A man washes his hands at the entrance of the harbor in Conakry. The placard reads: "Beware, Ebola is a reality, take precautions". (Cellou Binani/AFP/Getty Images)

Last year, at least 50 people were burned and hacked to death in ethnic conflicts that erupted in the region, a lingering side effect of the civil war that engulfed neighboring Liberia for 14 years.

People who live in the most rural parts of Guinea forestière are often long distances, by difficult-to-traverse roads, from the nearest large city, Nzerekore. They are even farther from the center of government in Conakry.

"In Guinea forestière, there are a lot of ethnicities, and it’s where a lot of the minerals are,” said Tara Comstock-Green, who works with a conflict mediation non-profit Search for Common Ground, in Conakry. “It’s a region where people are really trying to struggle for power.”

Youths in particular feel isolated and mistrustful of the government and outsiders, said Mike Jobbins, Search for Common Ground's senior program manager for Africa.

"You have a lot of already existing tensions between people who have been living in these communities and more recent outsiders who have come to the country with the mining boom," Jobbins said. "Young people are coming of age into a very desperate economic situation. They don’t have the opportunity to advance themselves; they don’t feel like they're being treated fairly.

"It makes young people much more likely to get involved in the violence."

And then came Ebola -- bringing with it health workers in terrifying moon suits and outsiders, including foreigners, spraying unfamiliar substances.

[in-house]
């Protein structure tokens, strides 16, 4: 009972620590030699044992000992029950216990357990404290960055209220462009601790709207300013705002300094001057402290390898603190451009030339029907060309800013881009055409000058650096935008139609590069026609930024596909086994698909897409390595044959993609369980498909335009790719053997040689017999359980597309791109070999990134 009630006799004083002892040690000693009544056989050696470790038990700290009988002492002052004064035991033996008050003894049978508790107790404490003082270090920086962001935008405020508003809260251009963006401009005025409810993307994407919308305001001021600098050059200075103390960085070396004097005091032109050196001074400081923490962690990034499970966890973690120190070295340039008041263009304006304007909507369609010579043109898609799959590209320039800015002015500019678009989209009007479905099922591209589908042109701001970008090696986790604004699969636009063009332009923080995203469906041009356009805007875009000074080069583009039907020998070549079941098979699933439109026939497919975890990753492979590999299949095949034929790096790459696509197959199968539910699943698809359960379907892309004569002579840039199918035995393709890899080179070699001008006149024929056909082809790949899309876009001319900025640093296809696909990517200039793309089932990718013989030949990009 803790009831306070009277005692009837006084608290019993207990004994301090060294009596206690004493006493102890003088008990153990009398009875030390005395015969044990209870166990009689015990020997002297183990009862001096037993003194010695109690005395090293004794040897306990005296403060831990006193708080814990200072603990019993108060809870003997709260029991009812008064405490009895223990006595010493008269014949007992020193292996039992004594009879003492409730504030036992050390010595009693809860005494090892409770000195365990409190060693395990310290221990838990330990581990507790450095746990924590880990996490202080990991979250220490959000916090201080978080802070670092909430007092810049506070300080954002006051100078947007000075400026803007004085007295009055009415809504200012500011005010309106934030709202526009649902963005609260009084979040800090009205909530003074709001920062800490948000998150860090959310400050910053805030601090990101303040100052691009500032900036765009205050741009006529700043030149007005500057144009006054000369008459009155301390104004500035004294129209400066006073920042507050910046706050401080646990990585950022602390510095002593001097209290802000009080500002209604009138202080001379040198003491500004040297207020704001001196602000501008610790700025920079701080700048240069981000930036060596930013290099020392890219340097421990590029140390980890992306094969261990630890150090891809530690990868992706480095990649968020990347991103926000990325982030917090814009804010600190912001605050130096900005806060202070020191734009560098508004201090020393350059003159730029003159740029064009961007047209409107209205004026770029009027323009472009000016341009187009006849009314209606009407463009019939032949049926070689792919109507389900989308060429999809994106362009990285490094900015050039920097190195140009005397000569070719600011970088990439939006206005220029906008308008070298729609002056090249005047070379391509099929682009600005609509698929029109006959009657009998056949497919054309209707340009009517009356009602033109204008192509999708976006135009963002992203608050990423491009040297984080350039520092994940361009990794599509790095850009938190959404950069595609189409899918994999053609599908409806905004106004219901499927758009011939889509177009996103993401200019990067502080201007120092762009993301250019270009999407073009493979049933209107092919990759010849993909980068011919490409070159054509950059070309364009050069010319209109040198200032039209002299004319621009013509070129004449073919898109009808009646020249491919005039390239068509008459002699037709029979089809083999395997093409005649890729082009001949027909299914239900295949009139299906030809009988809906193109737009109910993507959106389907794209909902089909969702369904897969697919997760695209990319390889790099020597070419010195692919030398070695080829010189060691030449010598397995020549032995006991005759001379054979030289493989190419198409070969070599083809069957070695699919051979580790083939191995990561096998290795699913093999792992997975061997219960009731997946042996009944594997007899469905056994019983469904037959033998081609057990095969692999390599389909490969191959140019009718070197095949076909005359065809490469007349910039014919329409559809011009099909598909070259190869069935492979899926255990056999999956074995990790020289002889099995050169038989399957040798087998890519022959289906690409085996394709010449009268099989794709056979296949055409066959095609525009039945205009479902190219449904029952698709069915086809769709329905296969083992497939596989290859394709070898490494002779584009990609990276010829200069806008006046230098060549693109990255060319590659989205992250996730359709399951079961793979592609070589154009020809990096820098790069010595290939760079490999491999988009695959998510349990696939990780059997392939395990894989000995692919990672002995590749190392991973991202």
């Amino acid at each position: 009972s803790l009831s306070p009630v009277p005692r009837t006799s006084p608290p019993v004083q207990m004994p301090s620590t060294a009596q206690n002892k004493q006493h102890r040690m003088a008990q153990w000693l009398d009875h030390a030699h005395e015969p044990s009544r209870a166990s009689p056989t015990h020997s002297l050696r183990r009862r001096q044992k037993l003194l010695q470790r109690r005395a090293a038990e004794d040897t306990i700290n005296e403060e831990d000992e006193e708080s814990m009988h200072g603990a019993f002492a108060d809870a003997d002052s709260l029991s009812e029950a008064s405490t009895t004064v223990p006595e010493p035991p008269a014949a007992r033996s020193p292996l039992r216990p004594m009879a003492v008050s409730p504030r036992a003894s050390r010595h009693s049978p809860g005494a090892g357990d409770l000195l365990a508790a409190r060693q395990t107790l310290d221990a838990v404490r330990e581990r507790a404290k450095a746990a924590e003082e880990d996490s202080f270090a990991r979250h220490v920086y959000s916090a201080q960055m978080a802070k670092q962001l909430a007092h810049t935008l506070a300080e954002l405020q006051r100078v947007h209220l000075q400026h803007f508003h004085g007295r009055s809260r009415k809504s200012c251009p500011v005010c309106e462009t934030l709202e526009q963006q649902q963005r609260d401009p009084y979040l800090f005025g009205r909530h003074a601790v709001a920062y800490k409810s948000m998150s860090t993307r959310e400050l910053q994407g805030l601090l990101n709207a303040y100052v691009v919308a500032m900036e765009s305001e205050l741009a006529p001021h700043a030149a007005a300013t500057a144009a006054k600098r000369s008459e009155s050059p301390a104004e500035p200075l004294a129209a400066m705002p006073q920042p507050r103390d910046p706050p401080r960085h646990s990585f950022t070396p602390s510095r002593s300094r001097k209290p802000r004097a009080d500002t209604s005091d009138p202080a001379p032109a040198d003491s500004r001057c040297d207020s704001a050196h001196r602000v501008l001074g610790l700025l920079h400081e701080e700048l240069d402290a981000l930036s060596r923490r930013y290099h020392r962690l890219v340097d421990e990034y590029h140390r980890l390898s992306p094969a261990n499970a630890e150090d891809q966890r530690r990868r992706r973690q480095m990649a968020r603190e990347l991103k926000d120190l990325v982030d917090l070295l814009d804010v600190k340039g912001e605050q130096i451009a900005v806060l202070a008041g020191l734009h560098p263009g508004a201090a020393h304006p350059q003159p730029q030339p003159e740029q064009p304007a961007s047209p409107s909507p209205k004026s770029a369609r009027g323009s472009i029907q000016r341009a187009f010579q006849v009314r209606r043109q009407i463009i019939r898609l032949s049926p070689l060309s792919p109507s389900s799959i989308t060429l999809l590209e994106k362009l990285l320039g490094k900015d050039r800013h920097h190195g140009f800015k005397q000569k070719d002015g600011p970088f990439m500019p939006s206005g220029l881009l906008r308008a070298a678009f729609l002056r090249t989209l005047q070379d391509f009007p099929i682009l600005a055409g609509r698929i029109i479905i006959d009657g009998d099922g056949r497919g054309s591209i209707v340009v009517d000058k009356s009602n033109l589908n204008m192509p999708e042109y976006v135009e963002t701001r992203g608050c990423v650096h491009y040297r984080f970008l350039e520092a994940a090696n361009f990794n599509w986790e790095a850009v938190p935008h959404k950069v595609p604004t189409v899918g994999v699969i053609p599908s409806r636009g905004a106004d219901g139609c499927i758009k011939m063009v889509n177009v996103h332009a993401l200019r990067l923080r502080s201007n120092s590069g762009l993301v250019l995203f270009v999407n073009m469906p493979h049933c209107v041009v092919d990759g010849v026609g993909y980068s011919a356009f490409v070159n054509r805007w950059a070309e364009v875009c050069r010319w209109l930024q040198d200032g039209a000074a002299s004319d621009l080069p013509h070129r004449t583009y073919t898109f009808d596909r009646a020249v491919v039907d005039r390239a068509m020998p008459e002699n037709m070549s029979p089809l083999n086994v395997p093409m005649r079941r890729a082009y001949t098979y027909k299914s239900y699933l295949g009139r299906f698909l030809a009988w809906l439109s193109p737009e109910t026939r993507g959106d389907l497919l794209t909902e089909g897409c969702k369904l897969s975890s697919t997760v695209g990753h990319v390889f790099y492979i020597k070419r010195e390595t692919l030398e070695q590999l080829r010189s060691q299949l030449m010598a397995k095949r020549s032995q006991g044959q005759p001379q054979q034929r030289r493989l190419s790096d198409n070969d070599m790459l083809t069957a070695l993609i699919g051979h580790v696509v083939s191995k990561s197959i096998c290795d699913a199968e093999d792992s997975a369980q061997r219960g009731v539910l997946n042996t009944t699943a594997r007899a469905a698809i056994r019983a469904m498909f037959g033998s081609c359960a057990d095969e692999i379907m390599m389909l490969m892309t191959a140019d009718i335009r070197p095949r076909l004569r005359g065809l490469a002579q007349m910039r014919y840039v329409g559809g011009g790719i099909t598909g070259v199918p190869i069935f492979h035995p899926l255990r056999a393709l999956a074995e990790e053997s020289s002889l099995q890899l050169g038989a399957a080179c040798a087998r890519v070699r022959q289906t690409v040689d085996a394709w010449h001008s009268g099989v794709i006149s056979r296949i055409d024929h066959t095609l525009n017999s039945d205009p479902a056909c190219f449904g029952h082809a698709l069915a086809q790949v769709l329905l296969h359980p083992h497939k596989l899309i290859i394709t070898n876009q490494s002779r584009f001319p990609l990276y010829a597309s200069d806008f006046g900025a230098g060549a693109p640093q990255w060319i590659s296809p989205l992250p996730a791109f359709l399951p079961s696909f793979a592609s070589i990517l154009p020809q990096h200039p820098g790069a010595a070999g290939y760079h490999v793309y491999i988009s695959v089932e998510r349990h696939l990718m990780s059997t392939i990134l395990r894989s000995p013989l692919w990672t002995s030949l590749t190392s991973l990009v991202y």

Last month, in a market in Nzerekore, about 30 miles from Wome, residents panicked when Red Cross workers began spraying disinfectant after a funeral.

"Ebola is a lie!” they shouted. There were reports of gunshots.

"A rumor, which was totally false, spread that we had sprayed the market in order to transmit the virus to locals," said Youssouf Traore, president of the Guinean Red Cross, according to the BBC.

One notable characteristic of this week's gruesome murders in Guinea is that the victims were not foreigners.

Before Ebola became the predominant agenda item for his organization, Mamy, the executive secretary for Eau de la Vie, was a well-known religious leader in the region who helped to build schools as a compliment to the medical care provided at a place called Hope Clinic.

Mamy's visit to Wome this week was not his first, and he was accompanied by local elected officials, health care workers and three journalists, two of whom were from a trusted rural radio news source.

"He was pretty well known and well respected, but it could be they just underestimated the depth of suspicion and fear and anger," said Mike Sohm, president of CAMA Services, which founded Hope Clinic in 2003 before it was turned over to Mamy and a team of Guinean nationals a decade later.

"It’s not that they were unaware of the dangers -- they were willing to take the risk.”